THE BLOG

Tax Deadline 2013: What You Need Before You File

03/15/2013 05:25 EDT | Updated 05/15/2013 05:12 EDT
Alamy

According to a recent Leger Marketing survey, approximately 10 per cent of Canadians say they have already filed their return. I am one of those people. I like to get it done early. But there are millions of taxpayers who will wait until April or later to file a tax return.

If you still need to file, I recommend reserving a time in your calendar, whether someone does it for you or you do-it-yourself. It is easy to procrastinate. Scheduling it will also ensure that you leave yourself enough time without distractions. Multi-tasking is tempting but never underestimate the power of human error.

Whether you file on the first day NETFILE is open or midnight on April 30, you need to make sure you have compiled all your paperwork to prepare your return correctly. You may have your T4 slip but it is not the only piece of paper you need.

Every receipt equals tax savings

It wasn't too long ago that charitable donation receipts were usually mailed at the end of the year, so they were fairly easy to collect. Now if you sponsor someone's marathon, bike race or moustache, you receive your receipt via email immediately, so I think they are easier to lose.

Develop a system for collecting your charitable donation receipts in one place. And you are allowed to claim up to six years of donations, so if you find a missed receipt you can probably use it. The biggest federal credit comes when you donate more than $200, so saving receipts may make sense. And there are also provincial credits, so every receipt means tax savings.

If you just realized you can claim medical expenses and have zero receipts, you will need to do some legwork. You can usually request statements from your pharmacy or dentist to show how much you spent during the year. Or you can claim your best 12 months of medical expenses as long as one of the months is in the tax year. Translated into non-tax speak, this means you can claim from September 2011 to August 2012 on your 2012 return if that gives you the most tax savings.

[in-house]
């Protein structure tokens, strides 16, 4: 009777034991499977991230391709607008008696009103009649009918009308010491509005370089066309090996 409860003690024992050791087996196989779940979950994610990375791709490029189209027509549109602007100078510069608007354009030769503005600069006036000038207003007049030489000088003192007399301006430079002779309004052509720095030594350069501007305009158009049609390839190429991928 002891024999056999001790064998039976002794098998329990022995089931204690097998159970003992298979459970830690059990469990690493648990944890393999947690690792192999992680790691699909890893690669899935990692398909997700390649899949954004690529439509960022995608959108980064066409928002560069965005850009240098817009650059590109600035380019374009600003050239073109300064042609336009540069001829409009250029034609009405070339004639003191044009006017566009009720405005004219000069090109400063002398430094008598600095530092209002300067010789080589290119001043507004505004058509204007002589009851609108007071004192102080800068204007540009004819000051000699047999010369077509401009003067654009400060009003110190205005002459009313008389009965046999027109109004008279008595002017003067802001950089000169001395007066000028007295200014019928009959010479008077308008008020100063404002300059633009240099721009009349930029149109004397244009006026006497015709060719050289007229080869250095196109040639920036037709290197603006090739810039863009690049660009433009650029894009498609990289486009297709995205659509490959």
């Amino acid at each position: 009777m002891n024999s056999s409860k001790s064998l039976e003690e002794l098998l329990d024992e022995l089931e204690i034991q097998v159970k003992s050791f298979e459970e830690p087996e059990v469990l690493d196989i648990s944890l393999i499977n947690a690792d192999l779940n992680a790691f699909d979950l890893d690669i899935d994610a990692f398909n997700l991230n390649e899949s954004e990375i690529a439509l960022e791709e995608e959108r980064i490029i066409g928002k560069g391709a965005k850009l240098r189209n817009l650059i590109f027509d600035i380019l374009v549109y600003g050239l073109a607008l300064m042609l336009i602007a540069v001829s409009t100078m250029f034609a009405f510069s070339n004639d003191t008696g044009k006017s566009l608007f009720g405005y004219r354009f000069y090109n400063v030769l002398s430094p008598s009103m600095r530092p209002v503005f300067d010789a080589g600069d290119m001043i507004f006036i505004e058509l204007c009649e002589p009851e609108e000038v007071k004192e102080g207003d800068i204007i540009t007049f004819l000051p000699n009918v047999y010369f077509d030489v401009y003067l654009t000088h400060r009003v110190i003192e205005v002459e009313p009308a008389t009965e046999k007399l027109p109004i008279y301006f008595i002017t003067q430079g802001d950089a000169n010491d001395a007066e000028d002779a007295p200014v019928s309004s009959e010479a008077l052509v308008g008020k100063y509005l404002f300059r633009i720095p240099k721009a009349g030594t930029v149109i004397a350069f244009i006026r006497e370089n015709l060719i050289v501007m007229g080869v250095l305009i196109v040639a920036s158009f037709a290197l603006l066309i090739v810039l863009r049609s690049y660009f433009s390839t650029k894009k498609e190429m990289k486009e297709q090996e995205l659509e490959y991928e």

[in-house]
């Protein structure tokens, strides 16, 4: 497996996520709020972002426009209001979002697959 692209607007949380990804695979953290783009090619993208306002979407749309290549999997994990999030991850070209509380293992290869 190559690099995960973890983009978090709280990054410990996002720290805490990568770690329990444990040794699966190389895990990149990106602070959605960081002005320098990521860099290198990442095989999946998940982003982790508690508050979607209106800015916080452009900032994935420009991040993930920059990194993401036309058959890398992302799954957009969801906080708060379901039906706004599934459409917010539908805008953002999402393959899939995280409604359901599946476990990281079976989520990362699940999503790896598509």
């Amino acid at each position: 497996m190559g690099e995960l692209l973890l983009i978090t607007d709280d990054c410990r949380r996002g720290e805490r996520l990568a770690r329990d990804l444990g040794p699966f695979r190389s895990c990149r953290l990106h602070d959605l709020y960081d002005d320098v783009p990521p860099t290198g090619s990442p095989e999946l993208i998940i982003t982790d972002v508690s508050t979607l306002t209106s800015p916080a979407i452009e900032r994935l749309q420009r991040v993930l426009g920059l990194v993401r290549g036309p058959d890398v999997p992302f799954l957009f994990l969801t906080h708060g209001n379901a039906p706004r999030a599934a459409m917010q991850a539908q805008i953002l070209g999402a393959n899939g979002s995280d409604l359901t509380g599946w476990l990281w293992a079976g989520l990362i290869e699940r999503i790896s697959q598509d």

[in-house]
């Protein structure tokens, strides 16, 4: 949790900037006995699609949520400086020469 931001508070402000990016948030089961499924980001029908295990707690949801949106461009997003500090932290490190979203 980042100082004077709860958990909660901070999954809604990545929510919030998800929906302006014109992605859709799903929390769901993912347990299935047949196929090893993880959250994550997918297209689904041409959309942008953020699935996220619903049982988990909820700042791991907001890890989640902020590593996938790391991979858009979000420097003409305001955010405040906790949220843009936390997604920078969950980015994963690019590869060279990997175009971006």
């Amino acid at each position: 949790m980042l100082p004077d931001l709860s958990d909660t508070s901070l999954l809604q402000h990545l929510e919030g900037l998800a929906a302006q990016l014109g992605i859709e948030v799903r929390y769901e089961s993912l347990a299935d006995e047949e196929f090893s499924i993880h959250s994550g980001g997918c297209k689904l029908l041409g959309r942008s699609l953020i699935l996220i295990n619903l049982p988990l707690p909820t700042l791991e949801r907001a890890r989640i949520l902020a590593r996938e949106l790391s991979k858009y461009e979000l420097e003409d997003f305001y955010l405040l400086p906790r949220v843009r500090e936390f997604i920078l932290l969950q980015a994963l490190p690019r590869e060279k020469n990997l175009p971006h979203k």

For the public transit credit, you may be out of luck if you didn't keep the pass and receipt. You need a document that shows what you paid and the duration of the pass. If you use an electronic card system, you can usually get statements that work as tax receipts.

Child Care expenses are one of the most commonly reviewed deductions because they can lead to big tax savings. If you do not have receipts, you cannot make the claim. And any individual you use for child care must include his or her SIN on the receipt.

Find last year's return

Your 2011 Notice of Assessment has a wealth of information that will be useful for filing your 2012 return, since it will include information such as carry forward amounts and Home Buyers Plan repayment.

If your NOA is missing in action, you may want to register for the CRA's My Account service so you can access this information online. You need to wait for an access code and this takes about a week to get set-up, so it is not a last-minute solution.

It is also good practice to compare your returns. If your 2012 tax return produces a large tax refund for no apparent reason, you may want to check it against 2011. Remember, once you sign your return, you are accepting responsibility for all of the information in it, no matter how you prepared it.

Filing and paying

If you prepare your return and find that you owe money, you can still file. Your balance owing is not due to the CRA until April 30. You can wait until then to pay at a bank, visit a CRA kiosk or mail a cheque. Even if you cannot pay, file a return by April 30 to avoid the five per cent late filing penalty. You won't, however, avoid the interest.

Do not put off filing if there is a lien against your return. For example, government student loan defaults are registered with the CRA. This means your tax refund and other benefits like the quarterly GST/HST credit will be applied to your debt first. It may be tempting to not file because you don't see the money, but every dollar helps against your student loan.

The CRA will not deduct liens from Canada Child Tax Benefit payments. And filing as common-law does not mean one spouse's tax refund can be applied against another's debt.

If you don't owe money, then the April 30 deadline is arbitrary. There is no penalty for filing a late return in Canada if you don't owe. But if you are expecting a refund, it is money you overpaid the government last year. I figure I spend my money more intelligently than the politicians in Ottawa.

And I am going to return to the advice I opened with: schedule a time and get your return done before the deadline. There is no advantage to being late, but there are penalties.